Polisario Front Continues Pushing Morocco’s Wall, With No End Of Hostilities In Sight (Map Update)

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Polisario Front Continues Pushing Morocco's Wall, With No End Of Hostilities In Sight (Map Update)

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The war in West Sahara continues going, as the Sahrawi People’s Liberation Army (SPLA) – the Polisario Front, continued intense strikes on the Moroccan Armed Forces entrenchments “along its wall of shame, causing human and material damages” for the 6th straight day.

On November 19th, Secretary General of the Ministry of Security and Documentation of the Government of the Arab Republic Sahrawi Democratic (RASD), Sid Ould Oukal, affirmed that the Polisario Front keeps the doors of dialogue open, but will pursue the armed struggle which has resumed irreversibly and without interruption.”

He said that the Polisario Front had announced the resumption of the armed struggle to liberate the territories occupied by Morocco “without exception, no distinction whatsoever,” with reference to the Moroccan attempt to focus on the illegal breach of El Guerguerat.

Ould Oukal said that the Polisario Front which “has had enough with the Moroccan obsession and UN incapacity to impose itself against the enemy, keeps the doors of dialogue wide open “on condition that the military struggle continues, after its irreversible resumption and without interruption.”

The Polisario Front blames Morocco for the escalation, with its UN Representative Dr. Sidi Mohamed Omar, said it is very difficult in this moment to speak about a peace negotiation, after Morocco launched its military attack on Western Sahara.

Furthermore, the government of the Sahrawi Arab Democratic Republic (SADR) said that Morocco’s statement following the King’s call on the secretary general of the United Nations to intervene quickly to restore the ceasefire, translates the “confusion of the (Moroccan) occupation State following the incessant shelling by the fighters of the Sahrawi people’s liberation army.”

Polisario Front Continues Pushing Morocco's Wall, With No End Of Hostilities In Sight (Map Update)

Click to see the full-size image

  • On November 18, Polisaro artillery shelled a Moroccan position in the Guerguerat area;
  • On November 18, Polisaro artillery shelled a Moroccan position in the Samara area;
  • Saharawi Government declared that it now considers the entire territory of Western Sahara “including its terrestrial, maritime and air spaces, a war zone”;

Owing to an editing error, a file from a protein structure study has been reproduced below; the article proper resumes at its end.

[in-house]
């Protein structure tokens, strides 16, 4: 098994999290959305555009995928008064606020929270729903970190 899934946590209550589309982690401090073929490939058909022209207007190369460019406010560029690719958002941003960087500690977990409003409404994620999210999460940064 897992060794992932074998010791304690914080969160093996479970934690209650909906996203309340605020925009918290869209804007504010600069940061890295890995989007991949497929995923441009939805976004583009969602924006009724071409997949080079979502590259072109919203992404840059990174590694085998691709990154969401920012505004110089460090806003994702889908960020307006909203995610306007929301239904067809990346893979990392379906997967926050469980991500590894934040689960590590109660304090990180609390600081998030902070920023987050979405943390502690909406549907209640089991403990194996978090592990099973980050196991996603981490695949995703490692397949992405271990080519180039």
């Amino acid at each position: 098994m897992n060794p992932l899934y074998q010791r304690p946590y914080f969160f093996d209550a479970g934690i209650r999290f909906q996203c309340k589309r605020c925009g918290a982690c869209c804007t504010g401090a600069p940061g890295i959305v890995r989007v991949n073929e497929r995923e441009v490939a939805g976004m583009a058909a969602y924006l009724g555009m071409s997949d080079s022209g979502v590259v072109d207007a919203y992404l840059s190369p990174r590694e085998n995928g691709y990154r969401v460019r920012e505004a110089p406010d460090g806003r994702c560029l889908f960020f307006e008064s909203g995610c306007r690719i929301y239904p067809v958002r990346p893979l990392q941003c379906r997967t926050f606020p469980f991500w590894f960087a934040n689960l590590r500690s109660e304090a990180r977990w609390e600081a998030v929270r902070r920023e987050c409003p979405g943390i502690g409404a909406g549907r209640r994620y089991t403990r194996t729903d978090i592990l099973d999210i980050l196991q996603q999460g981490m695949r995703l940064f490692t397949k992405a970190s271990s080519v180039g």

• On November 19, the WSRW called upon the European Commission to suspend the EU Morocco Sustainable Fisheries Partnership Agreement (SFPA) over Morocco’s violation of the deal’s human rights clause.

The Saharawi government dubbed the attacks carried out by the Moroccan occupation in El Guerguerat an “act of premeditated aggression that aims to undermine the efforts of the UN secretary general intended to calm the tension in the region.”

“The Government of the Saharawi Republic strongly condemns the statement issued by the Kingdom of Morocco, following a telephone call on Monday between UN chief Antonio Guterres and the King of Morocco, where bellicose language and a hollow threat have been used”.

The call “testifies to the confusion” of Morocco “following the incessant strikes of the Saharawi Liberation Army fighters triggered by its (Moroccan) military attack Friday at dawn against Saharawi civilians, who were peacefully demonstrating in the region of El Gueguerat, in the liberated territory of the Sahrawi Arab Democratic Republic (SADR).”

“Moroccan occupation regime’s lamentation regarding the ceasefire is a mere ploy that must not deceive anyone, because it is the one who violated the ceasefire,” he stressed.

“[Morocco’s] operation breached the ceasefire agreement, it wasn’t us that conducted a military operation,” said Sidi, referring to the crossing of the Moroccan army past the Berm, a 2,700km (1,677-mile) sand wall that separates areas controlled by Polisario and Morocco in Western Sahara.

In defense of its actions, Morocco had already spoken to the UN secretary-general about the issue but said it set up a “security cordon” over what it claims was the Polisario militia presence blocking the Guerguerat crossing, situated on an important trading road with neighbouring Mauritania.

“In the face of provocations from the militias of the Polisario, the Kingdom of Morocco had no other choice but to assume its responsibilities in order to put an end to the deadlock situation generated by these actions and restore free civil and commercial movement,” the Moroccan ministry of foreign affairs said in a statement.

Back on November 16th, Morocco’s king warned that his country would react with the “greatest severity” to any attack in Western Sahara, as the pro-independence Polisario Front said conflict would continue until Rabat ended its “occupation” of the disputed territory.

He said, as previously mentioned, that Rabat remained committed to a cease-fire.

But Morocco also “remains firmly determined to react, with the greatest severity, and in self-defense, against any threat to its security,” the king said, quoted in an official statement.


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